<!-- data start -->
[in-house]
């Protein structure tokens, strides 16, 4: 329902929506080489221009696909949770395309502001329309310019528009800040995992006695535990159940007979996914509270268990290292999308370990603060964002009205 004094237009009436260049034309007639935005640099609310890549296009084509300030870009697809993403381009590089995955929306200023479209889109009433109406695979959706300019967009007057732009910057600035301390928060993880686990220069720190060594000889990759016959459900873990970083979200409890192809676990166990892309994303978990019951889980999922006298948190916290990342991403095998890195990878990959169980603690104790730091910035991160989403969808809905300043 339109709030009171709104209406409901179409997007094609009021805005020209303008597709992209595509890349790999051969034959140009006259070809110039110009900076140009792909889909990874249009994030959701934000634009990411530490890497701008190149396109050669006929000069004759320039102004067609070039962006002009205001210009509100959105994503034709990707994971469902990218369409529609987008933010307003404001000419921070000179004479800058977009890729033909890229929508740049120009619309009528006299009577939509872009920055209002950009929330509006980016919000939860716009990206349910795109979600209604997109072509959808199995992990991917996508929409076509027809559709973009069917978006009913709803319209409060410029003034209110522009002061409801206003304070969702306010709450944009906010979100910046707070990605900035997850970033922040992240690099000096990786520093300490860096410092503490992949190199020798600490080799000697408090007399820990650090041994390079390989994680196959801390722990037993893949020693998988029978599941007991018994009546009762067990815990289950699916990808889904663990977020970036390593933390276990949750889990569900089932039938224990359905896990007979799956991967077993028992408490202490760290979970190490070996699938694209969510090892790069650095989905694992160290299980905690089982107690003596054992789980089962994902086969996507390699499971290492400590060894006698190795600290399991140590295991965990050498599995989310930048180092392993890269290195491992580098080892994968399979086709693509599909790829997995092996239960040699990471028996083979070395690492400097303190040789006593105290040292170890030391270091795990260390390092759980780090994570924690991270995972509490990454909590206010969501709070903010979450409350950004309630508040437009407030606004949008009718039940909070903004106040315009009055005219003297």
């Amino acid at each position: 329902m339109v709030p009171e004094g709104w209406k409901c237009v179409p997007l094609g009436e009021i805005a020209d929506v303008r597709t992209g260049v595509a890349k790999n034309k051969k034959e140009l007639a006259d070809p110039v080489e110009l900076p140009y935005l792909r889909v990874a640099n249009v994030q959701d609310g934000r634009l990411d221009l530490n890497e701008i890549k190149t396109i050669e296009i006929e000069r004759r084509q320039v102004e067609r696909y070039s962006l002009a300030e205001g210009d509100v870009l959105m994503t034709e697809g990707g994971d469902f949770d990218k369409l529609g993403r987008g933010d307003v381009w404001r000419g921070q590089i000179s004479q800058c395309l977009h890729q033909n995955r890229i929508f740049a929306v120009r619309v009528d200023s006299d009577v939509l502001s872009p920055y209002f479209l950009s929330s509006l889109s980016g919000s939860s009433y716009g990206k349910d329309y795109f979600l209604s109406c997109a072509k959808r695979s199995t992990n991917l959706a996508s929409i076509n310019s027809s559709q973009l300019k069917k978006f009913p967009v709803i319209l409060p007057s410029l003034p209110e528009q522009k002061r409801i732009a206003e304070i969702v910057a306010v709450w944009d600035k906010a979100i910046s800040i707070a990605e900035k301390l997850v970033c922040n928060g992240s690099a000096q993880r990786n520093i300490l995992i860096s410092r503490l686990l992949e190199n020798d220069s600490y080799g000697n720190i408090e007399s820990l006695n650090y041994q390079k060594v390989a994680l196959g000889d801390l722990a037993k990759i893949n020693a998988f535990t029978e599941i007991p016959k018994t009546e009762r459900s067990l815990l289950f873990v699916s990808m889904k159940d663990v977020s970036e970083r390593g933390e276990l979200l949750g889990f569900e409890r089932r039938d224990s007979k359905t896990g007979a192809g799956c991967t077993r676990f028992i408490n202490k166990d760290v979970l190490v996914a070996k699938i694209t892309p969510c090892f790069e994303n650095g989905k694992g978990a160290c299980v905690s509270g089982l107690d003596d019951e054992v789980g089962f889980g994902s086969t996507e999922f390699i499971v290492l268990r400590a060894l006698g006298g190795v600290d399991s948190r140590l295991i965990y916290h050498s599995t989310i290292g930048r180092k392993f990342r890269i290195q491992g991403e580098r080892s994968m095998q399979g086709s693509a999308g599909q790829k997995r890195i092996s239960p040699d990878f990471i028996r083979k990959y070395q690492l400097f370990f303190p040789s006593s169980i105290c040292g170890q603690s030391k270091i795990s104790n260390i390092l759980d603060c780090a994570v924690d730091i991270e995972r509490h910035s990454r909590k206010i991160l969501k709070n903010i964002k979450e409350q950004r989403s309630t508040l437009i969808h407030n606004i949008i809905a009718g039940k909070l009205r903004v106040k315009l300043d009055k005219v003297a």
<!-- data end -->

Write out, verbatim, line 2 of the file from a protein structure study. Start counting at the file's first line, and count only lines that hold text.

């Protein structure tokens, strides 16, 4: 329902929506080489221009696909949770395309502001329309310019528009800040995992006695535990159940007979996914509270268990290292999308370990603060964002009205 004094237009009436260049034309007639935005640099609310890549296009084509300030870009697809993403381009590089995955929306200023479209889109009433109406695979959706300019967009007057732009910057600035301390928060993880686990220069720190060594000889990759016959459900873990970083979200409890192809676990166990892309994303978990019951889980999922006298948190916290990342991403095998890195990878990959169980603690104790730091910035991160989403969808809905300043 339109709030009171709104209406409901179409997007094609009021805005020209303008597709992209595509890349790999051969034959140009006259070809110039110009900076140009792909889909990874249009994030959701934000634009990411530490890497701008190149396109050669006929000069004759320039102004067609070039962006002009205001210009509100959105994503034709990707994971469902990218369409529609987008933010307003404001000419921070000179004479800058977009890729033909890229929508740049120009619309009528006299009577939509872009920055209002950009929330509006980016919000939860716009990206349910795109979600209604997109072509959808199995992990991917996508929409076509027809559709973009069917978006009913709803319209409060410029003034209110522009002061409801206003304070969702306010709450944009906010979100910046707070990605900035997850970033922040992240690099000096990786520093300490860096410092503490992949190199020798600490080799000697408090007399820990650090041994390079390989994680196959801390722990037993893949020693998988029978599941007991018994009546009762067990815990289950699916990808889904663990977020970036390593933390276990949750889990569900089932039938224990359905896990007979799956991967077993028992408490202490760290979970190490070996699938694209969510090892790069650095989905694992160290299980905690089982107690003596054992789980089962994902086969996507390699499971290492400590060894006698190795600290399991140590295991965990050498599995989310930048180092392993890269290195491992580098080892994968399979086709693509599909790829997995092996239960040699990471028996083979070395690492400097303190040789006593105290040292170890030391270091795990260390390092759980780090994570924690991270995972509490990454909590206010969501709070903010979450409350950004309630508040437009407030606004949008009718039940909070903004106040315009009055005219003297």